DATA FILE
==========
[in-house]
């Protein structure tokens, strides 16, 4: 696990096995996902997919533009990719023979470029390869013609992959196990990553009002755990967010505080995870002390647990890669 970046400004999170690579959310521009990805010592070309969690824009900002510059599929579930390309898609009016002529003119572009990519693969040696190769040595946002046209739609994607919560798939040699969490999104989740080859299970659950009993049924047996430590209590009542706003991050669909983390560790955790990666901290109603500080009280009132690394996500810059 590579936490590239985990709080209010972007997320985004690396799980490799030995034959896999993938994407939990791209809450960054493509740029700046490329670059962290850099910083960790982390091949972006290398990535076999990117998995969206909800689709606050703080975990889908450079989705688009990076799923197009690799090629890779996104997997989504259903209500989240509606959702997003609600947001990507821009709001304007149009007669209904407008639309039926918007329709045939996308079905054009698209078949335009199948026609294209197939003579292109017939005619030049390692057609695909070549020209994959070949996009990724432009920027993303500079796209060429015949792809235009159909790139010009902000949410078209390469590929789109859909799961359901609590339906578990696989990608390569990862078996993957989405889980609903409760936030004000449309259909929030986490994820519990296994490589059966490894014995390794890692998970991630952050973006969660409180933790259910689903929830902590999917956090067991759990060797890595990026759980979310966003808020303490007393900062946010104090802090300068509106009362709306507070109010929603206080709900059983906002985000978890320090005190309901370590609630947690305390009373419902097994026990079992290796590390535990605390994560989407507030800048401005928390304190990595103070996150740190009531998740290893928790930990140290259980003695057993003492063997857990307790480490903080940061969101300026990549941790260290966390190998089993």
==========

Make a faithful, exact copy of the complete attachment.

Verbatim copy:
[in-house]
């Protein structure tokens, strides 16, 4: 696990096995996902997919533009990719023979470029390869013609992959196990990553009002755990967010505080995870002390647990890669 970046400004999170690579959310521009990805010592070309969690824009900002510059599929579930390309898609009016002529003119572009990519693969040696190769040595946002046209739609994607919560798939040699969490999104989740080859299970659950009993049924047996430590209590009542706003991050669909983390560790955790990666901290109603500080009280009132690394996500810059 590579936490590239985990709080209010972007997320985004690396799980490799030995034959896999993938994407939990791209809450960054493509740029700046490329670059962290850099910083960790982390091949972006290398990535076999990117998995969206909800689709606050703080975990889908450079989705688009990076799923197009690799090629890779996104997997989504259903209500989240509606959702997003609600947001990507821009709001304007149009007669209904407008639309039926918007329709045939996308079905054009698209078949335009199948026609294209197939003579292109017939005619030049390692057609695909070549020209994959070949996009990724432009920027993303500079796209060429015949792809235009159909790139010009902000949410078209390469590929789109859909799961359901609590339906578990696989990608390569990862078996993957989405889980609903409760936030004000449309259909929030986490994820519990296994490589059966490894014995390794890692998970991630952050973006969660409180933790259910689903929830902590999917956090067991759990060797890595990026759980979310966003808020303490007393900062946010104090802090300068509106009362709306507070109010929603206080709900059983906002985000978890320090005190309901370590609630947690305390009373419902097994026990079992290796590390535990605390994560989407507030800048401005928390304190990595103070996150740190009531998740290893928790930990140290259980003695057993003492063997857990307790480490903080940061969101300026990549941790260290966390190998089993």